Bible I: A Drama in Three Acts, Part 1

We begin with a look at the theme of Exodus, and Michael shares thoughts from a few of his favourite authors. Here are the readings and quotes shared:

Ephesians 1.15: For this reason, ever since I heard about your faith in the Lord Jesus and your love for all God’s people, I’ve not stopped giving thanks for you, remembering you in my prayers. I keep asking that the God of our Lord Jesus Christ, the glorious One, may give you the Spirit of wisdom and revelation, so that you may know God better.

Walter Bruggemann, The Prophetic Imagination: “The program of Moses is not the freeing of a little band of slaves as an escape from the empire, though that is important enough, especially if you happen to be that little band. Rather, his work is nothing less than an assault on the consciousness of the empire, aimed at nothing less than dismantling the empire both in its social practices and its mythic pretensions. Israel emerged…as a genuine alternative community” (p. 18-19).

A classic version of “lost in translation.” St. Jerome, who gave us the Latin translation of the Bible, rendered the somewhat ambiguous word for “ray of light” into horn. In other words, he gave a literal rather than metaphorical treatment to the word. Centuries later, Renaissance artists like Michelangelo carried the mistake forward. (my photo)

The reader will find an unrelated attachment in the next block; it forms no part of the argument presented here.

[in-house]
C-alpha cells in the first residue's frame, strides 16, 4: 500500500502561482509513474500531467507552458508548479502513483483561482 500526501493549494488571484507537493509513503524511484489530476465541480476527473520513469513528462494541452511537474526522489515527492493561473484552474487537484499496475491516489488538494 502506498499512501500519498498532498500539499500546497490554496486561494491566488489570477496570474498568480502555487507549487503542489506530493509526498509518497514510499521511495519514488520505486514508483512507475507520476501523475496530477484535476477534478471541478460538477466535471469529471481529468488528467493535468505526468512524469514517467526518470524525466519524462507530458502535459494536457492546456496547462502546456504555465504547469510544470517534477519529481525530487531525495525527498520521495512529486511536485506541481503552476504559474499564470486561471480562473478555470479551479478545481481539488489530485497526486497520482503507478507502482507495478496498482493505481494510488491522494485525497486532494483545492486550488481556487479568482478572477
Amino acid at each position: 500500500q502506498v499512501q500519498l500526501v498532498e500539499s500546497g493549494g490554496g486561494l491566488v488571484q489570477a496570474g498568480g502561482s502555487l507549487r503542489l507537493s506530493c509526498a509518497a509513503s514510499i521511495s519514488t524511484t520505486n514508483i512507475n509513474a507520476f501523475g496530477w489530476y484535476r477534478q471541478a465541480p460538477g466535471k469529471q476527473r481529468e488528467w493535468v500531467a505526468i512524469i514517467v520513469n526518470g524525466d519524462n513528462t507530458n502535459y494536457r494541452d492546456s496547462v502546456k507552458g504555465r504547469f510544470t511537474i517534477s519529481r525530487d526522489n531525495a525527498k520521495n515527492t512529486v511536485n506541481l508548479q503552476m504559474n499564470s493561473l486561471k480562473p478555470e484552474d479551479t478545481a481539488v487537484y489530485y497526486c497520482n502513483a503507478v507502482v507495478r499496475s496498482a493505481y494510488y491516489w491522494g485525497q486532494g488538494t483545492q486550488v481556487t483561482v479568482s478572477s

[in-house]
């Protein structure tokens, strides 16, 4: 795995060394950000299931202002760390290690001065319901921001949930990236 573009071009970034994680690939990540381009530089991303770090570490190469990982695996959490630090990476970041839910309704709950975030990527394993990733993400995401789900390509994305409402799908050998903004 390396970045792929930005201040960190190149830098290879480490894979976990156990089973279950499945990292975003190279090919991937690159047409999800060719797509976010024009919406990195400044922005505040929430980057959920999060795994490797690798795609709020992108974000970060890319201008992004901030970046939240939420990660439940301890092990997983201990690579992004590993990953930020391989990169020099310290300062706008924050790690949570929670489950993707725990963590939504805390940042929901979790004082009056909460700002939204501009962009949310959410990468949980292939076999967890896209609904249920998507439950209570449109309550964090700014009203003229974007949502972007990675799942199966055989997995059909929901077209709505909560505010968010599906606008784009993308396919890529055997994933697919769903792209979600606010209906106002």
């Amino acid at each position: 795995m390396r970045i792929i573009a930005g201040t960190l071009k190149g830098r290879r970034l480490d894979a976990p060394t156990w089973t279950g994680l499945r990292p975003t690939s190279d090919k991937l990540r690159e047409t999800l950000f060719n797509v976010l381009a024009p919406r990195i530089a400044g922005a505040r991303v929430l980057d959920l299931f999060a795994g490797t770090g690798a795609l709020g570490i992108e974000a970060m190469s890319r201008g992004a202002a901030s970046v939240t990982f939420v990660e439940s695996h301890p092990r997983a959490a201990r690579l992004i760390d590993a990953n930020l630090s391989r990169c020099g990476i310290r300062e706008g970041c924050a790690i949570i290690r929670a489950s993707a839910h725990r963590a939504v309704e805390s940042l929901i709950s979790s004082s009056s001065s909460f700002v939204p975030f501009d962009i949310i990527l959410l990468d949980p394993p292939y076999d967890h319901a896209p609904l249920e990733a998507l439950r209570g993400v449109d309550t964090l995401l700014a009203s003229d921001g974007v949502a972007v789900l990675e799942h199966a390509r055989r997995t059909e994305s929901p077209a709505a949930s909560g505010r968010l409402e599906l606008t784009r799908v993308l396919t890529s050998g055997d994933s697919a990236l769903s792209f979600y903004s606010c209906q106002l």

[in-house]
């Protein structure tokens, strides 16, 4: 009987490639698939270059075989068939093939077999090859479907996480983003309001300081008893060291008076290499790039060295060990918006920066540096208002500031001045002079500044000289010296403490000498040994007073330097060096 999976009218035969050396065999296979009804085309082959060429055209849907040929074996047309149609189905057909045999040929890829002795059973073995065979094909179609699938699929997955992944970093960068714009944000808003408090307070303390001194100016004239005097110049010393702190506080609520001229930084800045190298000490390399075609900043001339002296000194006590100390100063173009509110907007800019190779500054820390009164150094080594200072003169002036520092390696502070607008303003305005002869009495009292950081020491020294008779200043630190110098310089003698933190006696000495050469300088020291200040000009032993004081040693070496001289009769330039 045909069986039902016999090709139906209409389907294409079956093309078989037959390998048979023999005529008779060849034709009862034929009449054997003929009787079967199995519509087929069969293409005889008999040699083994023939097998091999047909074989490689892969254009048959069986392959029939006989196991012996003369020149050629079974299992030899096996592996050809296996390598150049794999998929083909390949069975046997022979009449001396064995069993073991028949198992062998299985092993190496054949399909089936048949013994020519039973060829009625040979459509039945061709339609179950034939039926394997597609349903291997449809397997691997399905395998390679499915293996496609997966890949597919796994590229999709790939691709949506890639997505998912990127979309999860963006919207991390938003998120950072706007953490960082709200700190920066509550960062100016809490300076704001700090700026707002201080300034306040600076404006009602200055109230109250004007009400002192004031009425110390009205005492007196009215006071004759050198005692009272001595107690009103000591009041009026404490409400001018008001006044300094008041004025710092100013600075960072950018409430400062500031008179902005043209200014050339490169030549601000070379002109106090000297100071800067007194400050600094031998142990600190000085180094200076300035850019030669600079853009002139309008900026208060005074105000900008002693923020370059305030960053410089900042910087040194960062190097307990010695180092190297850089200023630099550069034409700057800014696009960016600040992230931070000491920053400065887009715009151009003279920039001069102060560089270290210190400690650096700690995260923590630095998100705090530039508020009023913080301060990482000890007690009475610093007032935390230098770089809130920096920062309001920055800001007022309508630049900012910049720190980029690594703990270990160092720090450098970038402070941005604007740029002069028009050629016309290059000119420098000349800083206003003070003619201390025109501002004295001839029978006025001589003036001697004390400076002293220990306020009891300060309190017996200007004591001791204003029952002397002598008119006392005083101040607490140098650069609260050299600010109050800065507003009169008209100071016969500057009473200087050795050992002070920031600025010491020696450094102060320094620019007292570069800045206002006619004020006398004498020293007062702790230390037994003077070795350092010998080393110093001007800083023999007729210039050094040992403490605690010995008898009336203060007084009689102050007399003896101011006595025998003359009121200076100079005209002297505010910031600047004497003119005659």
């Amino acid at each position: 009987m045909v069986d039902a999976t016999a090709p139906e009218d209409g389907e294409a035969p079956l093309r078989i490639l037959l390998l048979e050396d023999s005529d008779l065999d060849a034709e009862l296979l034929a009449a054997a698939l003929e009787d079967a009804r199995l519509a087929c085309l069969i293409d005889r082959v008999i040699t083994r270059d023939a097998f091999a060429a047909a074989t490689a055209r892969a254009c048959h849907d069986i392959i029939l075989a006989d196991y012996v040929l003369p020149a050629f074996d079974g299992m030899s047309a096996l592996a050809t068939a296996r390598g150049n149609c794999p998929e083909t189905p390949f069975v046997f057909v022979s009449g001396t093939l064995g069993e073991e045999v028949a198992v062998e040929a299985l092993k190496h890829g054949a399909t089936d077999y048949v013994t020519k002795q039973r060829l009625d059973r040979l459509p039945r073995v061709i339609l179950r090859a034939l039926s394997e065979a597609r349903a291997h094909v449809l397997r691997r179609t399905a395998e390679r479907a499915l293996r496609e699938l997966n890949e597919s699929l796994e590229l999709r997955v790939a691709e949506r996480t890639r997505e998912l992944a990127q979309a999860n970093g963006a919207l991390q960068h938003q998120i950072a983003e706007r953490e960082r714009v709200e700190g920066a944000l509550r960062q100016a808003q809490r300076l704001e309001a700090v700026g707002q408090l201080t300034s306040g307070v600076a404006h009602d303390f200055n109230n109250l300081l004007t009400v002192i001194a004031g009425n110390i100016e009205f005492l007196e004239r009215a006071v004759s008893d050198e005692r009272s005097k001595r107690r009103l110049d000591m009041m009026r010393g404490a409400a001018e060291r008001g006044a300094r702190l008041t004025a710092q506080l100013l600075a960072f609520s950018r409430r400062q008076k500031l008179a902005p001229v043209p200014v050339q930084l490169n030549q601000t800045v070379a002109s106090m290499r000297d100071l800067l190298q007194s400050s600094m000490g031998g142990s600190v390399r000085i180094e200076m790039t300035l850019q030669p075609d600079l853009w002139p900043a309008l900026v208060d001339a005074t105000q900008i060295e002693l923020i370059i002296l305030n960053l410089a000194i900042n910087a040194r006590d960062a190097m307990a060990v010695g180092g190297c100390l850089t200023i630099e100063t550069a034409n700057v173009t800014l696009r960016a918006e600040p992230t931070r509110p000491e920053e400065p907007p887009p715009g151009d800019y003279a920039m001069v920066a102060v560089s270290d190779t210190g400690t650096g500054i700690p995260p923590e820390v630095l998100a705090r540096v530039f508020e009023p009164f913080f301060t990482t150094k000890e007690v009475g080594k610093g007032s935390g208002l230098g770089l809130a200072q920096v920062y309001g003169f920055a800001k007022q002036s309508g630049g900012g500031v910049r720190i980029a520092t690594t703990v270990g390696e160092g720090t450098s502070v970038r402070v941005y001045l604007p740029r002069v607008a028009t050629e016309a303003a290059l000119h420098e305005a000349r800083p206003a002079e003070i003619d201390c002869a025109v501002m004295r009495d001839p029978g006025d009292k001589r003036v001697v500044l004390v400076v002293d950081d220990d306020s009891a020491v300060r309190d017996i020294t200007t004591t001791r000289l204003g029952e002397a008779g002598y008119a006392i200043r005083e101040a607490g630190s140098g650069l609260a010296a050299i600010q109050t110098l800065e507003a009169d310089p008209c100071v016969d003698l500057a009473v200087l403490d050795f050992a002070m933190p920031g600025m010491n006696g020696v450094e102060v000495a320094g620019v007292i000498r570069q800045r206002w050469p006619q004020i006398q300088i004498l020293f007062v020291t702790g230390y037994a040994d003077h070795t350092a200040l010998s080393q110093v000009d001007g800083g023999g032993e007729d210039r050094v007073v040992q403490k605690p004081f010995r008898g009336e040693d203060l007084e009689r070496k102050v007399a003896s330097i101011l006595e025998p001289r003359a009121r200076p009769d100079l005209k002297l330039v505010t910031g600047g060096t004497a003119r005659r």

Gustavo Gutierrez, Essential Writings: “Behind these texts we can see [the] principal reasons for this vigorous repudiation of poverty. In the first place, poverty contradicts the very meaning of the Mosaic religion. Moses led his people out of slavery, exploitation, and alienation of Egypt so that they might inhabit a land where they could live with human dignity” (p. 8).  

Rosemary Radford Ruether, Woman-Church: “In the story of the Exodus we find that the first acts of rebellion against Pharaoh are those of women. The mother of Moses refuses to obey the decree to kill her newborn son and hides him in the bulrushes. The sister of Moses seizes the opportunity to save him by presenting him to the daughter of Pharaoh who comes to the river to bathe. Pharaoh’s daughter also disobeys by accepting the Hebrew child and bringing him up as her own. Thus a conspiracy of women takes place across class and ethnic lines to save the child who will be the liberator of Israel” (p. 43-44).

Exodus 2.23-25: The Israelites groaned under their slavery, and cried out. Out of the slavery, their cry for help rose up to God. God heard their groaning, and God remembered his covenant with Abraham, Isaac, and Jacob. God looked upon the Israelites, and God took notice of them.

Special thanks to Heather Maclean, who played the tune HOLY MANNA, an American folk hymn composed by William Moore (1790-1850).